Skip to main content

Our Findings

On – Road Evaluations.

We’ve had the opportunity to observe how a group of NVH experts from an OEM evaluate the sound to a premium sports car on the road. Our analysis revealed that assessors employ two strategies to evaluate the sound of the car. They have a predetermined methodology, which considers, the type of road and specific driving manoeuvres. Using this methodical approach, they evaluate the sound in two ways. Top down and bottom up. For the former, they evaluate the sound as a whole, for the latter they mentally decompose the sound and evaluate each of many different acoustic features and identify their sources. Their driving behaviour serves to excite the sources to enable them to hear them more clearly. The assessor also demonstrated the use of schemas as reference for the car they were evaluating. It was evident that they placed the cars in a perceptual space defined by other vehicle with stereotypical acoustic characters, and also believed they were judging the car from the customers’ perspective. We published this work at the SAE NVH 2009 conference and at Internoise 2009.

Influence of company identity:

Does company identity influence the evaluation of automotive sounds belonging to cars of a similar performance level, and from the same market segment? This question has important implications for industry because target setting within automotive companies involves comparing the sound of cars that the company manufacture with the sound of competitor cars. Participants listened to target sounds, belonging to two different manufacturers, along with control sounds. Before hearing each target sound participants saw either the correct company identity for the sound they were about to hear, the incorrect company identity, or were given no information about the manufacturer of the car. Company identity did not influence how target sounds were evaluated; displaying company identity did not interfere with participants’ appraisals of high performance cars belonging to different manufacturers. This work is awaiting publication.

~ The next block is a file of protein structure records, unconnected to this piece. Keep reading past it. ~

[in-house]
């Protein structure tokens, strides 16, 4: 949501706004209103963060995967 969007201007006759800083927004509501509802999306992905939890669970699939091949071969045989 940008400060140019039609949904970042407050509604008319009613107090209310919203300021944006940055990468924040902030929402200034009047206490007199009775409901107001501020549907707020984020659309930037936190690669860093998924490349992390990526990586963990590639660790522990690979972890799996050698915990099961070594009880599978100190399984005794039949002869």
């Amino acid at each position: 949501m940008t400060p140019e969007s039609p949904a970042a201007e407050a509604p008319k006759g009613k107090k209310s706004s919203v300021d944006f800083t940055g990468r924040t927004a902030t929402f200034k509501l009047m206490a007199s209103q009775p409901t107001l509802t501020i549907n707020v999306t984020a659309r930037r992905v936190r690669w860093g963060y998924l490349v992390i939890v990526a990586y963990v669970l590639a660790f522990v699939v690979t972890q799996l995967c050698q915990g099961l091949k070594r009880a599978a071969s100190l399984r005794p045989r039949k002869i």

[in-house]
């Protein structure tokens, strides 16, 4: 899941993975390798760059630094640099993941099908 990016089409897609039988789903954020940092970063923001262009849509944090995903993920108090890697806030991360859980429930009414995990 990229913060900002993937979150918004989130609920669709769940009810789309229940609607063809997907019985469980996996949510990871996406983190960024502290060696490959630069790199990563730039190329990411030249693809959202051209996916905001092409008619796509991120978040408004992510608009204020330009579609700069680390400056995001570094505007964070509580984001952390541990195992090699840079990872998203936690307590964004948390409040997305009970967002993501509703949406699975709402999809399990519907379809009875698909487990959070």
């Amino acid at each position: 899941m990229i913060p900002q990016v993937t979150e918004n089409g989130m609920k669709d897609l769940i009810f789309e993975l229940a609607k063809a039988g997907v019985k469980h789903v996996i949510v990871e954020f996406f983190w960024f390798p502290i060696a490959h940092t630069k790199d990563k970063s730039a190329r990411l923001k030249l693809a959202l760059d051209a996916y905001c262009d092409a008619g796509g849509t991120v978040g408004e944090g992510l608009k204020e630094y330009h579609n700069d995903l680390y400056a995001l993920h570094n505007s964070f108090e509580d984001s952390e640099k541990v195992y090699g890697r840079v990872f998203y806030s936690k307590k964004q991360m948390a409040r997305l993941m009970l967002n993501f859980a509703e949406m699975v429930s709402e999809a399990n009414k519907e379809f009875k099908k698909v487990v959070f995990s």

Perceptual dimensions for Electric Vehicle Sound Quality:

NVH engineers make use of 2 dimensional spaces to quantify Sound Quality characters for existing and concept vehicles. One dimension often relates to the perception of performance, the other to perception of refinement and luxuriousness. However, as pure Electric Vehicles (EVs) may now find mainstream uses, it was necessary to evaluate whether the same perceptual dimensions could be used for these vehicles, which have different powertrain architectures. This was accomplished by exploring the language used by people to describe their reactions to, and their expectations of, the sound of an EV. Lexicon was captured from several sources, including online forums, structured evaluations and the media’s portrayal of EVs. The lexicon was first characterised using content analysis, and then reduced using Principal Component Analysis. Using this approach, 3 perceptual dimensions have been identified. Two of the dimensions are synonymous to the traditional Sound Quality perceptual dimensions; these are “powerfulness” and “refinement”. The third dimension is related to how “futuristic” the vehicle sounds. This work was published at Internoise 2010. Our next step is to understand where different sounds can be placed within the three dimensional space.

Our findings also provide an overview of the new challenges that will need to be addressed to ensure the exterior sound of an EV caters the safety of pedestrians and contributes towards the creation of a positive soundscape, this is an area that we are beginning to address through our use of ELVIN.

Up-and-coming studies:

We are planning to conduct a study aimed at understanding how people’s expectations of a vehicle influences their driver behaviour. This study will conducted in the driving simulator.